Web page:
In the latest issue of Shale Play Water Management Magazine, EnergyMakers AG CEO Laura Capper reviews the necessary role of Underground Injection Control (UIC) wells for oil and gas production—and the capacity concerns that are emerging as a very real issue.
As rig counts and production rates rise in prolific oil and gas regions like the Permian Basin, the industry will have to deal with growing water challenges—where to source suitable water supplies and how to manage the costs and logistical complexity of greater volumes of produced water.
EnergyMakers AG compiled a vast array of underground injection data, including mining through tens of thousands of disposal well-injection histories and assessing their risk profiles, all of which are presented in their comprehensive Underground Injection Risk Report.
Capper reviews several interesting takeaways from this report, including:
• The two major types of risk to capacity diminishment, seismic activity and formation health, share some risk factors such as injection rate, pressure deltas, transmissivity and cumulative volume. However, many of the risk factors are unique to one or the other and have to be evaluated independently.
• There exists a “seismic soup” of causes that can contribute to seismic events, but predicting seismicity risks and pinpointing an event to any cause(s) is tricky. While the industry uses more sophisticated techniques to evaluate old seismic data, there is still much to learn before we can accurately predict the occurrence of an event.
• Fluids don’t have to move to an energized fault to bring about an earthquake. Pressure perturbations can move great distances through a formation and at high speeds, meaning that the location of the fault slip where an earthquake occurs might be a considerable distance from the source.
• The focal point where an earthquake occurs, commonly known as the epicenter (and more precisely, as the hypocenter), cannot be located with pinpoint accuracy. Thanks to several unknowns about the geology and configuration of the subsurface, coupled with the inherent margin of error with seismic monitoring networks, the true location of the epicenter can be many miles away from where we think it is.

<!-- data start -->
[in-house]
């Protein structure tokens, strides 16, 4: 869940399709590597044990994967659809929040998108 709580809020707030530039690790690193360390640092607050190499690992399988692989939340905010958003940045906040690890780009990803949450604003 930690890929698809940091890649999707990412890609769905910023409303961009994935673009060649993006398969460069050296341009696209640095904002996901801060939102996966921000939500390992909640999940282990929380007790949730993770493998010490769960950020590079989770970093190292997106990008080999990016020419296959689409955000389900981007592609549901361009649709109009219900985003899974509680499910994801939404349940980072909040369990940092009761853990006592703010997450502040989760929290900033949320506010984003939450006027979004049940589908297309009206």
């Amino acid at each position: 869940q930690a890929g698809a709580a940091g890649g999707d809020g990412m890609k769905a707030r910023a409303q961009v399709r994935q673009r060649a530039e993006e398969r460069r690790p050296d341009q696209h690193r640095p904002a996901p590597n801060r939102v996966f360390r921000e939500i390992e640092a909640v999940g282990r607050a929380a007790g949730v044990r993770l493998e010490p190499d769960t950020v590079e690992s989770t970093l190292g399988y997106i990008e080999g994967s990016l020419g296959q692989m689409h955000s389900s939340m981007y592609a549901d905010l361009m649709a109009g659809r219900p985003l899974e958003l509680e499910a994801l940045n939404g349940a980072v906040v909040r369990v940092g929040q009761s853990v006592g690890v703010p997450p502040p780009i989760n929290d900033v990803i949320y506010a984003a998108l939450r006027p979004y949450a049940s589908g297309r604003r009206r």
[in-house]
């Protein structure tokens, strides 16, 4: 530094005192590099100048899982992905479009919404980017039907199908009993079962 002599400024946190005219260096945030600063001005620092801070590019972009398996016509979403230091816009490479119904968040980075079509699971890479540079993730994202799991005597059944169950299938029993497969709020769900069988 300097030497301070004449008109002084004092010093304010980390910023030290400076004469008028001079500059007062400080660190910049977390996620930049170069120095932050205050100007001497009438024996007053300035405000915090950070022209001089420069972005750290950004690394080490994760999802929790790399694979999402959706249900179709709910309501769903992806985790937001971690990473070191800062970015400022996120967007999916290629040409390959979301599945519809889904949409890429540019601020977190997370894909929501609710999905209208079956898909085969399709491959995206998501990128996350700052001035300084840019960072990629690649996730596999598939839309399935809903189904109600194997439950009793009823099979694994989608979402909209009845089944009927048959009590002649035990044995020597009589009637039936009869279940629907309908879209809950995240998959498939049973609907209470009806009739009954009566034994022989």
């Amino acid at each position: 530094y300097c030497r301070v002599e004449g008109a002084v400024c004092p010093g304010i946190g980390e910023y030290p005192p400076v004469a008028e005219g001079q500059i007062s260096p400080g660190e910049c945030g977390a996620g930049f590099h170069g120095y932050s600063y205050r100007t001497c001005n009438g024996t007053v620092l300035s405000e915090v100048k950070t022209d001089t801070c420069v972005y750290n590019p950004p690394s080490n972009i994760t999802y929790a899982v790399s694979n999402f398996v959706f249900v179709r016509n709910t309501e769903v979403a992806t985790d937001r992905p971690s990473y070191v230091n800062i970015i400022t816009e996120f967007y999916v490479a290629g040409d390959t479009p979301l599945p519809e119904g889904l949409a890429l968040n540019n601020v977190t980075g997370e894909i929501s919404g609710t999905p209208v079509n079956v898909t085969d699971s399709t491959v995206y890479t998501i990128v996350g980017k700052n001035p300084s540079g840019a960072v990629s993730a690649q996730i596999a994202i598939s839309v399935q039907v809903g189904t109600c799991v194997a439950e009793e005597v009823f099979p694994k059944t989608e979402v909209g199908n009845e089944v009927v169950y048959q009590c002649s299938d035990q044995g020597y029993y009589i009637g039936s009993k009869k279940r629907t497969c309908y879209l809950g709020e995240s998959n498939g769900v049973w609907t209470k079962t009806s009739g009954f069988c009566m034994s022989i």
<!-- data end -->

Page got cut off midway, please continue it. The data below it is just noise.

• Injection-related induced seismicity is not limited to high-pressure formations alone. In seismic-prone areas, injecting above lower pressure formations might work against you when it comes to induced seismicity.
The article also highlights an unusual, but observable, relationship between injection volumes and bottomhole pressures (BHPs) in some injection formations. If a formation behaved as a truly closed vessel, one would expect an increase in injection volumes to bring about an increase in BHP. Similarly, a decrease in volume should translate to a decrease in pressure. But in some formations, the Underground Injection Risk Report finds an inverse relationship between pressure and volume. An increase in volume with a corresponding decrease in pressure suggests that the formation has lost-circulation zones or other pathways that allow fluid and pressure to move away from the injection well. Conversely, a decrease in volume with an increase in pressure might be the result of cumulative effects of injection—is the formation filling up to the point that continued injection could damage the formation?
Capper also reviews the methods that EnergyMakers AG developed to display data for visualization of pressurization trends. Such methods serve as an early-warning system for formations that are becoming overpressured or are underpressured (suggesting that the injected fluids are migrating away from the well).
Capper wraps up by saying that water disposal risks can be minimized and managed by getting proactive. Long-term planning should include more self-monitoring of injection well volumes and pressures, more water reuse and recycling efforts, building more water pipelines and establishing optionality and redundancy within an interlinked SWD network, to name a few.
And if you are unsure of the relative risk level of the injection wells in your producing region, the Underground Injection Risk Report is a great place to start. Visit the EnergyMakers AG website to learn more and order your own copy of this invaluable resource.